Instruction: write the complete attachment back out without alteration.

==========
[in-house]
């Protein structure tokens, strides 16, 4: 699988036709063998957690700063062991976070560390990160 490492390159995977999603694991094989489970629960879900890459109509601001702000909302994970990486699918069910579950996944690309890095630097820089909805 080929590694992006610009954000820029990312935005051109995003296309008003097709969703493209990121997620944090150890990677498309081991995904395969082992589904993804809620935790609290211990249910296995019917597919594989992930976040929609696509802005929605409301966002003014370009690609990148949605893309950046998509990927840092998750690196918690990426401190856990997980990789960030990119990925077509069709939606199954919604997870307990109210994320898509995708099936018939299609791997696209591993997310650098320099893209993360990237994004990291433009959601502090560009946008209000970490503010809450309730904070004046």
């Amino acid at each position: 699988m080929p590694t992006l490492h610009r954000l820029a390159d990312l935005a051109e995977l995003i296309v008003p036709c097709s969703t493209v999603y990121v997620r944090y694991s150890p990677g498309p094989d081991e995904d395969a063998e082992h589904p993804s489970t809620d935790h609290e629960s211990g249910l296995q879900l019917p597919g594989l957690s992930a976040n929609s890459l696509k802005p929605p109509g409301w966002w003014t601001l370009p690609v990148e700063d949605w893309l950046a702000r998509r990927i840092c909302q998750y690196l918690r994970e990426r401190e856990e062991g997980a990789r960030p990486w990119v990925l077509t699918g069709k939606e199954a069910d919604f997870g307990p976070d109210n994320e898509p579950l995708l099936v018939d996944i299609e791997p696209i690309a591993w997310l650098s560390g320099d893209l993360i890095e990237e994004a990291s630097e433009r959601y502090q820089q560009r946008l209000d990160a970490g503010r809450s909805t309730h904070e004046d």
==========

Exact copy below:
[in-house]
């Protein structure tokens, strides 16, 4: 699988036709063998957690700063062991976070560390990160 490492390159995977999603694991094989489970629960879900890459109509601001702000909302994970990486699918069910579950996944690309890095630097820089909805 080929590694992006610009954000820029990312935005051109995003296309008003097709969703493209990121997620944090150890990677498309081991995904395969082992589904993804809620935790609290211990249910296995019917597919594989992930976040929609696509802005929605409301966002003014370009690609990148949605893309950046998509990927840092998750690196918690990426401190856990997980990789960030990119990925077509069709939606199954919604997870307990109210994320898509995708099936018939299609791997696209591993997310650098320099893209993360990237994004990291433009959601502090560009946008209000970490503010809450309730904070004046």
């Amino acid at each position: 699988m080929p590694t992006l490492h610009r954000l820029a390159d990312l935005a051109e995977l995003i296309v008003p036709c097709s969703t493209v999603y990121v997620r944090y694991s150890p990677g498309p094989d081991e995904d395969a063998e082992h589904p993804s489970t809620d935790h609290e629960s211990g249910l296995q879900l019917p597919g594989l957690s992930a976040n929609s890459l696509k802005p929605p109509g409301w966002w003014t601001l370009p690609v990148e700063d949605w893309l950046a702000r998509r990927i840092c909302q998750y690196l918690r994970e990426r401190e856990e062991g997980a990789r960030p990486w990119v990925l077509t699918g069709k939606e199954a069910d919604f997870g307990p976070d109210n994320e898509p579950l995708l099936v018939d996944i299609e791997p696209i690309a591993w997310l650098s560390g320099d893209l993360i890095e990237e994004a990291s630097e433009r959601y502090q820089q560009r946008l209000d990160a970490g503010r809450s909805t309730h904070e004046d």